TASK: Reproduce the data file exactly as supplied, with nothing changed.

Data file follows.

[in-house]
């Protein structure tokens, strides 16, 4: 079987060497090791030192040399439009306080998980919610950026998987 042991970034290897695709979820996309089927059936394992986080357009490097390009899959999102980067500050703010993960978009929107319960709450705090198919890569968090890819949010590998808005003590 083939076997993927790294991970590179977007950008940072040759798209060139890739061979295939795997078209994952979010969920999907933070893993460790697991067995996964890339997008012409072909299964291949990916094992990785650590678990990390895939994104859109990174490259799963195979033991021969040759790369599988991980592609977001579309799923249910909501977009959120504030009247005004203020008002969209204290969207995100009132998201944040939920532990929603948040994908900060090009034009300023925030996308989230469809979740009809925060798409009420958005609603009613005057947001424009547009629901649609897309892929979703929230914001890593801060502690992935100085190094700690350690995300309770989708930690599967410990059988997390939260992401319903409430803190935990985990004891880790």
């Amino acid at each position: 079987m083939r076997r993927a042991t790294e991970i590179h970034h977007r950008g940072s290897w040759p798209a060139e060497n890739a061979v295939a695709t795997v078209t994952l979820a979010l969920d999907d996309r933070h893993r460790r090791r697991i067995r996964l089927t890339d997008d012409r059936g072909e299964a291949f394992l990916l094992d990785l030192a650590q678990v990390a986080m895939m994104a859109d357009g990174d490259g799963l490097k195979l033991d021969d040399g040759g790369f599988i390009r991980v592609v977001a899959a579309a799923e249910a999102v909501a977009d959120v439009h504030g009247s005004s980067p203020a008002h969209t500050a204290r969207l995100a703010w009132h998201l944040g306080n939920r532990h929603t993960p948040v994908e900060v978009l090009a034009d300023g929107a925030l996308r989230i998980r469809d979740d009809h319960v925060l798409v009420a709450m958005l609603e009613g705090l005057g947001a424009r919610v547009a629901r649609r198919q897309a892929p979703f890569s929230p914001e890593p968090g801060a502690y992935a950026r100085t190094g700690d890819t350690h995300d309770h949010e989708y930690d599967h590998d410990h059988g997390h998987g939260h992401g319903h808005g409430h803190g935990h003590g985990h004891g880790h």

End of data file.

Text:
[in-house]
């Protein structure tokens, strides 16, 4: 079987060497090791030192040399439009306080998980919610950026998987 042991970034290897695709979820996309089927059936394992986080357009490097390009899959999102980067500050703010993960978009929107319960709450705090198919890569968090890819949010590998808005003590 083939076997993927790294991970590179977007950008940072040759798209060139890739061979295939795997078209994952979010969920999907933070893993460790697991067995996964890339997008012409072909299964291949990916094992990785650590678990990390895939994104859109990174490259799963195979033991021969040759790369599988991980592609977001579309799923249910909501977009959120504030009247005004203020008002969209204290969207995100009132998201944040939920532990929603948040994908900060090009034009300023925030996308989230469809979740009809925060798409009420958005609603009613005057947001424009547009629901649609897309892929979703929230914001890593801060502690992935100085190094700690350690995300309770989708930690599967410990059988997390939260992401319903409430803190935990985990004891880790």
């Amino acid at each position: 079987m083939r076997r993927a042991t790294e991970i590179h970034h977007r950008g940072s290897w040759p798209a060139e060497n890739a061979v295939a695709t795997v078209t994952l979820a979010l969920d999907d996309r933070h893993r460790r090791r697991i067995r996964l089927t890339d997008d012409r059936g072909e299964a291949f394992l990916l094992d990785l030192a650590q678990v990390a986080m895939m994104a859109d357009g990174d490259g799963l490097k195979l033991d021969d040399g040759g790369f599988i390009r991980v592609v977001a899959a579309a799923e249910a999102v909501a977009d959120v439009h504030g009247s005004s980067p203020a008002h969209t500050a204290r969207l995100a703010w009132h998201l944040g306080n939920r532990h929603t993960p948040v994908e900060v978009l090009a034009d300023g929107a925030l996308r989230i998980r469809d979740d009809h319960v925060l798409v009420a709450m958005l609603e009613g705090l005057g947001a424009r919610v547009a629901r649609r198919q897309a892929p979703f890569s929230p914001e890593p968090g801060a502690y992935a950026r100085t190094g700690d890819t350690h995300d309770h949010e989708y930690d599967h590998d410990h059988g997390h998987g939260h992401g319903h808005g409430h803190g935990h003590g985990h004891g880790h």